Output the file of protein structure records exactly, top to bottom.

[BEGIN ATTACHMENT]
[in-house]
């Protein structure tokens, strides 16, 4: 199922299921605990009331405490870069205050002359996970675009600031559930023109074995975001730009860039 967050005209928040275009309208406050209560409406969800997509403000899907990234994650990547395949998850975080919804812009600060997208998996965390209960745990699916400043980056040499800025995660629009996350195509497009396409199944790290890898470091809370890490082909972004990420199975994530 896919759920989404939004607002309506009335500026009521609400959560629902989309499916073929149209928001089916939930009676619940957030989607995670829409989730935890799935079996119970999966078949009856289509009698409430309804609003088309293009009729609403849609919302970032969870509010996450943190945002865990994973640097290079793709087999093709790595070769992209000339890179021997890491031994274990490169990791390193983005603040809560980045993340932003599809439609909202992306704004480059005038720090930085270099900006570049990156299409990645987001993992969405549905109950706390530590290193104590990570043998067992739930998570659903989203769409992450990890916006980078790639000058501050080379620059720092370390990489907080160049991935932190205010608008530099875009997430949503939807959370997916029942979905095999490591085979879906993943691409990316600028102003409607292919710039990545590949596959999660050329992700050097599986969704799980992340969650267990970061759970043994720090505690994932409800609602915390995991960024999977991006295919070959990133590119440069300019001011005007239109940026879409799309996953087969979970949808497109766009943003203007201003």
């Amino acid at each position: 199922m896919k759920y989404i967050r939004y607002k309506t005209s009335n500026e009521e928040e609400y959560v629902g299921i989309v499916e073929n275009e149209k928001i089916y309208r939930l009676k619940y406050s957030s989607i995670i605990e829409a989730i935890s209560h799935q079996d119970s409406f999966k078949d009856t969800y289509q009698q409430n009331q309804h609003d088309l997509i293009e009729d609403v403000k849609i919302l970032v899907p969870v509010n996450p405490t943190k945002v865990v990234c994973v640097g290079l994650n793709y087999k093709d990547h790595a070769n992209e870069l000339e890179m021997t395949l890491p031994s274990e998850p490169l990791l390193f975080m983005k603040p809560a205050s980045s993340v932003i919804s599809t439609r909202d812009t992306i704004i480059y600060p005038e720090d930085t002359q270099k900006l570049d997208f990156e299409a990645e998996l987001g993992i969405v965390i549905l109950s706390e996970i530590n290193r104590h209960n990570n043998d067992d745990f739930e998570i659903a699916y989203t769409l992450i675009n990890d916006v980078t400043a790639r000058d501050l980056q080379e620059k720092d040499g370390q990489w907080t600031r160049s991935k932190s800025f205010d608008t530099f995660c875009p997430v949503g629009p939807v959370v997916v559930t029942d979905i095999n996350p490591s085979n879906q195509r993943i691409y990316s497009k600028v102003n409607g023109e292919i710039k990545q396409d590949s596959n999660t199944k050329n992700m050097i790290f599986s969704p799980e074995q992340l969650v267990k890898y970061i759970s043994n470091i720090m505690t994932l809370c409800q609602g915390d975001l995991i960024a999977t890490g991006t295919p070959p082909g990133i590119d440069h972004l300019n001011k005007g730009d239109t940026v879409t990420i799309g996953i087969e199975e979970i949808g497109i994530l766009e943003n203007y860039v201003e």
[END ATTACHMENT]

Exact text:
[in-house]
């Protein structure tokens, strides 16, 4: 199922299921605990009331405490870069205050002359996970675009600031559930023109074995975001730009860039 967050005209928040275009309208406050209560409406969800997509403000899907990234994650990547395949998850975080919804812009600060997208998996965390209960745990699916400043980056040499800025995660629009996350195509497009396409199944790290890898470091809370890490082909972004990420199975994530 896919759920989404939004607002309506009335500026009521609400959560629902989309499916073929149209928001089916939930009676619940957030989607995670829409989730935890799935079996119970999966078949009856289509009698409430309804609003088309293009009729609403849609919302970032969870509010996450943190945002865990994973640097290079793709087999093709790595070769992209000339890179021997890491031994274990490169990791390193983005603040809560980045993340932003599809439609909202992306704004480059005038720090930085270099900006570049990156299409990645987001993992969405549905109950706390530590290193104590990570043998067992739930998570659903989203769409992450990890916006980078790639000058501050080379620059720092370390990489907080160049991935932190205010608008530099875009997430949503939807959370997916029942979905095999490591085979879906993943691409990316600028102003409607292919710039990545590949596959999660050329992700050097599986969704799980992340969650267990970061759970043994720090505690994932409800609602915390995991960024999977991006295919070959990133590119440069300019001011005007239109940026879409799309996953087969979970949808497109766009943003203007201003």
């Amino acid at each position: 199922m896919k759920y989404i967050r939004y607002k309506t005209s009335n500026e009521e928040e609400y959560v629902g299921i989309v499916e073929n275009e149209k928001i089916y309208r939930l009676k619940y406050s957030s989607i995670i605990e829409a989730i935890s209560h799935q079996d119970s409406f999966k078949d009856t969800y289509q009698q409430n009331q309804h609003d088309l997509i293009e009729d609403v403000k849609i919302l970032v899907p969870v509010n996450p405490t943190k945002v865990v990234c994973v640097g290079l994650n793709y087999k093709d990547h790595a070769n992209e870069l000339e890179m021997t395949l890491p031994s274990e998850p490169l990791l390193f975080m983005k603040p809560a205050s980045s993340v932003i919804s599809t439609r909202d812009t992306i704004i480059y600060p005038e720090d930085t002359q270099k900006l570049d997208f990156e299409a990645e998996l987001g993992i969405v965390i549905l109950s706390e996970i530590n290193r104590h209960n990570n043998d067992d745990f739930e998570i659903a699916y989203t769409l992450i675009n990890d916006v980078t400043a790639r000058d501050l980056q080379e620059k720092d040499g370390q990489w907080t600031r160049s991935k932190s800025f205010d608008t530099f995660c875009p997430v949503g629009p939807v959370v997916v559930t029942d979905i095999n996350p490591s085979n879906q195509r993943i691409y990316s497009k600028v102003n409607g023109e292919i710039k990545q396409d590949s596959n999660t199944k050329n992700m050097i790290f599986s969704p799980e074995q992340l969650v267990k890898y970061i759970s043994n470091i720090m505690t994932l809370c409800q609602g915390d975001l995991i960024a999977t890490g991006t295919p070959p082909g990133i590119d440069h972004l300019n001011k005007g730009d239109t940026v879409t990420i799309g996953i087969e199975e979970i949808g497109i994530l766009e943003n203007y860039v201003e």